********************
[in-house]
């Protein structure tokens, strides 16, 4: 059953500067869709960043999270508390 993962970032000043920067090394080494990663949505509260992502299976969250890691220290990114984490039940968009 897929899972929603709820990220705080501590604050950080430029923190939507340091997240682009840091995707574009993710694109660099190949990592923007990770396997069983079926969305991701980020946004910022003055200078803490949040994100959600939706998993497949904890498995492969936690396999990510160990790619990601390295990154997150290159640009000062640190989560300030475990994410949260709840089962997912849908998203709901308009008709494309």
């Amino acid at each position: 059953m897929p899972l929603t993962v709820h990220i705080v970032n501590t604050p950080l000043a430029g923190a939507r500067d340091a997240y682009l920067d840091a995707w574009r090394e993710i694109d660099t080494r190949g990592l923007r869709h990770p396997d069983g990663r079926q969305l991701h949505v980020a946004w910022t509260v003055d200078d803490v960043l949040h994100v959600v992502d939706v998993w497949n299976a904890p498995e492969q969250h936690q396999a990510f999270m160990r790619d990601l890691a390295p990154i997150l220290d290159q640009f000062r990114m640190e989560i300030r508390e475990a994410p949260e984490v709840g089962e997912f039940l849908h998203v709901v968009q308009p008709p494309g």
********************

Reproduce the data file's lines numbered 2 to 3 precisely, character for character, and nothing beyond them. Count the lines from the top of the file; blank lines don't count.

């Protein structure tokens, strides 16, 4: 059953500067869709960043999270508390 993962970032000043920067090394080494990663949505509260992502299976969250890691220290990114984490039940968009 897929899972929603709820990220705080501590604050950080430029923190939507340091997240682009840091995707574009993710694109660099190949990592923007990770396997069983079926969305991701980020946004910022003055200078803490949040994100959600939706998993497949904890498995492969936690396999990510160990790619990601390295990154997150290159640009000062640190989560300030475990994410949260709840089962997912849908998203709901308009008709494309």
């Amino acid at each position: 059953m897929p899972l929603t993962v709820h990220i705080v970032n501590t604050p950080l000043a430029g923190a939507r500067d340091a997240y682009l920067d840091a995707w574009r090394e993710i694109d660099t080494r190949g990592l923007r869709h990770p396997d069983g990663r079926q969305l991701h949505v980020a946004w910022t509260v003055d200078d803490v960043l949040h994100v959600v992502d939706v998993w497949n299976a904890p498995e492969q969250h936690q396999a990510f999270m160990r790619d990601l890691a390295p990154i997150l220290d290159q640009f000062r990114m640190e989560i300030r508390e475990a994410p949260e984490v709840g089962e997912f039940l849908h998203v709901v968009q308009p008709p494309g």